It seems like the U.S. is headed towards a more economic-based or merit-based immigration system. This would put more value on education and skills. And, the Canadian system could be a potential model.
In the Canadian model, an applicant is scored on six factors, which can add up to a maximum of 100 points. The six factors are language skills, education, experience, age, arranged job, and adaptability.
Canada scores some factors higher than others such as speaking English and French. An applicant needs a minimum score of 67 points to qualify as a possible immigrant.
Currently, the U.S. grants nearly 65% of permanent resident visas through a family reunification process versus 14% through employment or skills-based process.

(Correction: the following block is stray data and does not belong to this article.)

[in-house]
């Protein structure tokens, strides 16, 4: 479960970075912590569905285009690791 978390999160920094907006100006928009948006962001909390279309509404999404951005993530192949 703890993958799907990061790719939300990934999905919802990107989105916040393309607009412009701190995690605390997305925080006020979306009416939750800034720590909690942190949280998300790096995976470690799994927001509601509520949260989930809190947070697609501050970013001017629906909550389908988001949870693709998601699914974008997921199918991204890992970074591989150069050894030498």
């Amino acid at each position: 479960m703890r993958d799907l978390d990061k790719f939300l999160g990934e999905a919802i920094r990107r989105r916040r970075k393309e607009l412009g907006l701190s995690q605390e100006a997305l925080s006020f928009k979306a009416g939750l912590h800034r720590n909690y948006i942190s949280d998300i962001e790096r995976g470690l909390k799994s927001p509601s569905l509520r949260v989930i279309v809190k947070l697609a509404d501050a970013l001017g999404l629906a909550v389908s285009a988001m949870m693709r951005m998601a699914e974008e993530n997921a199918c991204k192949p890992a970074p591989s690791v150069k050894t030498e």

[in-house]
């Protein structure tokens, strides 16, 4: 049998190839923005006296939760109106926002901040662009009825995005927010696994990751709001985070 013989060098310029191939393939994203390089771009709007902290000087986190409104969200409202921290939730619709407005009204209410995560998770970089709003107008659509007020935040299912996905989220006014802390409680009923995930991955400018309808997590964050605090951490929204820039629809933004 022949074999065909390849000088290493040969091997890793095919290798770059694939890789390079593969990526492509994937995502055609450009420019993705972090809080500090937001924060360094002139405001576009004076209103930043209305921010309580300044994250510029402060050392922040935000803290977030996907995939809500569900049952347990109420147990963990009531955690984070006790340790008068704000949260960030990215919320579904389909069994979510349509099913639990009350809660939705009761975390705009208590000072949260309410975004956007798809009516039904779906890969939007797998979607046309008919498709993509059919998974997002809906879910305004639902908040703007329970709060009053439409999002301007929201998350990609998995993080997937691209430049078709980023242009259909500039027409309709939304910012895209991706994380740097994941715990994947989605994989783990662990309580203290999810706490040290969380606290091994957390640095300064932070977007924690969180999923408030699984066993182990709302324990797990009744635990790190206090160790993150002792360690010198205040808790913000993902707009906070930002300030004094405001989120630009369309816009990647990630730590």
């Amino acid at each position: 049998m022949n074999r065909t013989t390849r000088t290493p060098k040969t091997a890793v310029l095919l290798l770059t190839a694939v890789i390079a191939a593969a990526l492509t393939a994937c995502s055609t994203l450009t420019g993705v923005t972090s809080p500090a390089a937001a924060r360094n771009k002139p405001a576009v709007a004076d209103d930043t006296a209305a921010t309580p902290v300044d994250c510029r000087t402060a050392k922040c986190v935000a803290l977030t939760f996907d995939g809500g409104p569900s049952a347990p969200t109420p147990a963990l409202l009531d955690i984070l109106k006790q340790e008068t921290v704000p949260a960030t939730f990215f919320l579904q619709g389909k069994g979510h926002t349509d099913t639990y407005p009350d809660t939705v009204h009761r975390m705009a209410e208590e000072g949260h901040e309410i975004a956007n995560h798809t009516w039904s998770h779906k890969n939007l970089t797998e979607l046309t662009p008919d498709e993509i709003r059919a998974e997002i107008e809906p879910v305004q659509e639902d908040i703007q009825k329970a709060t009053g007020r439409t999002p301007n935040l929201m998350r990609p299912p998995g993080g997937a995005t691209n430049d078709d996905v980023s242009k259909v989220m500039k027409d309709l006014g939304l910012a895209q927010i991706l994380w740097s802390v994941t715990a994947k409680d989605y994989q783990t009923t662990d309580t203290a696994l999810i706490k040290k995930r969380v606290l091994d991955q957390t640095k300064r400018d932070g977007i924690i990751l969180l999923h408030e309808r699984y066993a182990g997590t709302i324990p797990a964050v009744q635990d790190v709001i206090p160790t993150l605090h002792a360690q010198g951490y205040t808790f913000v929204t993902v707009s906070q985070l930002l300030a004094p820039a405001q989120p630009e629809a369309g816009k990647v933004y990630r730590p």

If the government moves towards a more merit-based immigration system, it would be a big shift. And, it wouldn’t necessarily mean more immigrants from Europe, which has been the coded message about a merit-based system. In merit-based systems, the top qualifying countries of origin tend to be India, China, and the Philippines.
The Department of Labor (DOL) will no longer use the longstanding “six-factor test” to determine whether an unpaid intern or student qualifies as an employee under the Fair Labor Standards Act (FLSA). It will now use the “primary beneficiary test.”
DOL is following recent case law and eliminating unnecessary confusion for employers and investigators. It is championing the primary beneficiary test that includes, “The extent to which the intern and the employer clearly understand that there is no expectation of compensation. Any promise of compensation, express or implied, suggests that the intern is an employee—and vice versa.”
There are 7 factors to consider under the primary beneficiary test. The courts see this as a flexible test dependent on the unique circumstance of each case.